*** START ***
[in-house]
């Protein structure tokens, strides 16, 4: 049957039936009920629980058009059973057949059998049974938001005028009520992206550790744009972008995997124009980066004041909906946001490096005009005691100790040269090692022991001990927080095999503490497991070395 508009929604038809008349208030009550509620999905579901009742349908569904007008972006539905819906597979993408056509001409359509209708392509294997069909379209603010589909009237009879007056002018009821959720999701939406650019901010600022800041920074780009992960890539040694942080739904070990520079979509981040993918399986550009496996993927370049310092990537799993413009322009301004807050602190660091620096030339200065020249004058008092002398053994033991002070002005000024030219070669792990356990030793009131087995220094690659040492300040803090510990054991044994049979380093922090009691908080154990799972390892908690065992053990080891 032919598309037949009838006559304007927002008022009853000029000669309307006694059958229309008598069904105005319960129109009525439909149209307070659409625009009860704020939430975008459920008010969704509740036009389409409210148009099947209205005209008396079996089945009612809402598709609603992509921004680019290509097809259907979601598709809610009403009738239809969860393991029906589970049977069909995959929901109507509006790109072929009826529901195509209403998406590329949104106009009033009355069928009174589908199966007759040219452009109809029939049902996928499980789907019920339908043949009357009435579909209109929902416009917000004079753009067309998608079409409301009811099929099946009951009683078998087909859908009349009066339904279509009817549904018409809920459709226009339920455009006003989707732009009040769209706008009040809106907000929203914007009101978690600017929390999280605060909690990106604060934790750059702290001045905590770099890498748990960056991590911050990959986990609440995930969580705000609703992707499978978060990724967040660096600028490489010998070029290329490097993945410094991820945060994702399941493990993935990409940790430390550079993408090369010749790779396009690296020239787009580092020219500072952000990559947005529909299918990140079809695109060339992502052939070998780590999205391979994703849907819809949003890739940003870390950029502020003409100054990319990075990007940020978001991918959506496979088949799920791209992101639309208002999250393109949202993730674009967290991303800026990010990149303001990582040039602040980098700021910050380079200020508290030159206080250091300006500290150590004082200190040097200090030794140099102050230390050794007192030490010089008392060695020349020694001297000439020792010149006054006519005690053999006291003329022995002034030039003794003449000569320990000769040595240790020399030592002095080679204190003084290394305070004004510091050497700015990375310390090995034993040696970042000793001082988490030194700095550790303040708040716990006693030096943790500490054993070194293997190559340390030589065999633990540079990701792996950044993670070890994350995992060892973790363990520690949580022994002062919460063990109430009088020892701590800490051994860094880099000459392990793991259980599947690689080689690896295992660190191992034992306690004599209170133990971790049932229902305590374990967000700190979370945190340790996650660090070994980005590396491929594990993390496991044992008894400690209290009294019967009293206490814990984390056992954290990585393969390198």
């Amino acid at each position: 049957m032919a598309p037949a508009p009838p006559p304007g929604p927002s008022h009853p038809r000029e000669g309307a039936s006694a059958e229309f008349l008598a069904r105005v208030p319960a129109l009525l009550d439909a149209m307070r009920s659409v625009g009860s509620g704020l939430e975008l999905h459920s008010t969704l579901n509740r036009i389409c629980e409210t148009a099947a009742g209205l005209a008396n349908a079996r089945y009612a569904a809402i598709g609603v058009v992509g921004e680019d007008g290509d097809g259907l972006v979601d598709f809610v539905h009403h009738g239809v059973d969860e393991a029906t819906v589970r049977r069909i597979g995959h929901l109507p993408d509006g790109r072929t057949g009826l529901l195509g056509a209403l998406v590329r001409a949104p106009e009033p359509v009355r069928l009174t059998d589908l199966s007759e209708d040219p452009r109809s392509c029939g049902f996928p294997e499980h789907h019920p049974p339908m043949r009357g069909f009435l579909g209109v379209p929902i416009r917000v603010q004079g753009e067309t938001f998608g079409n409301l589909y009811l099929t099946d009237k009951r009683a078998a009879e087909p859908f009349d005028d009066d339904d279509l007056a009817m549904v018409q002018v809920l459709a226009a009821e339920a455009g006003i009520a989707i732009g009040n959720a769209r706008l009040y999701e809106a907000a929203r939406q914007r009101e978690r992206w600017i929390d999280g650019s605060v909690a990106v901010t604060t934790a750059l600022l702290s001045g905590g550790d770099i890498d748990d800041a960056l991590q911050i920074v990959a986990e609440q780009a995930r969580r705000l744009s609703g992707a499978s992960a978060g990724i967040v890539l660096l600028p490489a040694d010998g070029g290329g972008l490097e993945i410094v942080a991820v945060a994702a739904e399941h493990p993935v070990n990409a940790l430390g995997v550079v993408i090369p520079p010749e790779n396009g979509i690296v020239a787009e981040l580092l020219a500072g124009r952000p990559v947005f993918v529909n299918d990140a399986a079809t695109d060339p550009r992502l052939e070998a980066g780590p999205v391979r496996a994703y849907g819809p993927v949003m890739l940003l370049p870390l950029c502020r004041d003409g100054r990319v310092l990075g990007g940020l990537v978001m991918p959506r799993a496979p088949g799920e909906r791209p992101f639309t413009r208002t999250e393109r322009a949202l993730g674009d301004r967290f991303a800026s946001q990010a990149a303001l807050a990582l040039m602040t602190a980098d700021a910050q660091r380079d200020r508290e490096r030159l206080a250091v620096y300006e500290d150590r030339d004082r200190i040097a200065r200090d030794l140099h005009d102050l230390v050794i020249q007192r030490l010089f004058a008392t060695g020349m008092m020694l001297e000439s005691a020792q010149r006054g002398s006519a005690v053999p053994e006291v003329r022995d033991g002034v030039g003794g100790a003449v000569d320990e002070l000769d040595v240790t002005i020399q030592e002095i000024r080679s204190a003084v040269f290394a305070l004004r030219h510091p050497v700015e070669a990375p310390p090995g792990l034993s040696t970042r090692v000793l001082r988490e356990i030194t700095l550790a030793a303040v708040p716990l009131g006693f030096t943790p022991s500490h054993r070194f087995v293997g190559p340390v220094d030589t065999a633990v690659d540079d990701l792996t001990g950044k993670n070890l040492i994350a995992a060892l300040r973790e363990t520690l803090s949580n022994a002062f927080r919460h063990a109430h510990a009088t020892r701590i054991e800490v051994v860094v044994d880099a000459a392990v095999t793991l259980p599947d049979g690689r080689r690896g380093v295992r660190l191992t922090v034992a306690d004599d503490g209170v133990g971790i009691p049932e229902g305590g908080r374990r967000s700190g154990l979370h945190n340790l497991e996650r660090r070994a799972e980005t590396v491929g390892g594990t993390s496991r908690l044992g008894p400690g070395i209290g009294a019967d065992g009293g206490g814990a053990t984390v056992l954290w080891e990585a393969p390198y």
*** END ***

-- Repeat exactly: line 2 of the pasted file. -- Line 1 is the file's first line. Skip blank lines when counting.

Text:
């Protein structure tokens, strides 16, 4: 049957039936009920629980058009059973057949059998049974938001005028009520992206550790744009972008995997124009980066004041909906946001490096005009005691100790040269090692022991001990927080095999503490497991070395 508009929604038809008349208030009550509620999905579901009742349908569904007008972006539905819906597979993408056509001409359509209708392509294997069909379209603010589909009237009879007056002018009821959720999701939406650019901010600022800041920074780009992960890539040694942080739904070990520079979509981040993918399986550009496996993927370049310092990537799993413009322009301004807050602190660091620096030339200065020249004058008092002398053994033991002070002005000024030219070669792990356990030793009131087995220094690659040492300040803090510990054991044994049979380093922090009691908080154990799972390892908690065992053990080891 032919598309037949009838006559304007927002008022009853000029000669309307006694059958229309008598069904105005319960129109009525439909149209307070659409625009009860704020939430975008459920008010969704509740036009389409409210148009099947209205005209008396079996089945009612809402598709609603992509921004680019290509097809259907979601598709809610009403009738239809969860393991029906589970049977069909995959929901109507509006790109072929009826529901195509209403998406590329949104106009009033009355069928009174589908199966007759040219452009109809029939049902996928499980789907019920339908043949009357009435579909209109929902416009917000004079753009067309998608079409409301009811099929099946009951009683078998087909859908009349009066339904279509009817549904018409809920459709226009339920455009006003989707732009009040769209706008009040809106907000929203914007009101978690600017929390999280605060909690990106604060934790750059702290001045905590770099890498748990960056991590911050990959986990609440995930969580705000609703992707499978978060990724967040660096600028490489010998070029290329490097993945410094991820945060994702399941493990993935990409940790430390550079993408090369010749790779396009690296020239787009580092020219500072952000990559947005529909299918990140079809695109060339992502052939070998780590999205391979994703849907819809949003890739940003870390950029502020003409100054990319990075990007940020978001991918959506496979088949799920791209992101639309208002999250393109949202993730674009967290991303800026990010990149303001990582040039602040980098700021910050380079200020508290030159206080250091300006500290150590004082200190040097200090030794140099102050230390050794007192030490010089008392060695020349020694001297000439020792010149006054006519005690053999006291003329022995002034030039003794003449000569320990000769040595240790020399030592002095080679204190003084290394305070004004510091050497700015990375310390090995034993040696970042000793001082988490030194700095550790303040708040716990006693030096943790500490054993070194293997190559340390030589065999633990540079990701792996950044993670070890994350995992060892973790363990520690949580022994002062919460063990109430009088020892701590800490051994860094880099000459392990793991259980599947690689080689690896295992660190191992034992306690004599209170133990971790049932229902305590374990967000700190979370945190340790996650660090070994980005590396491929594990993390496991044992008894400690209290009294019967009293206490814990984390056992954290990585393969390198």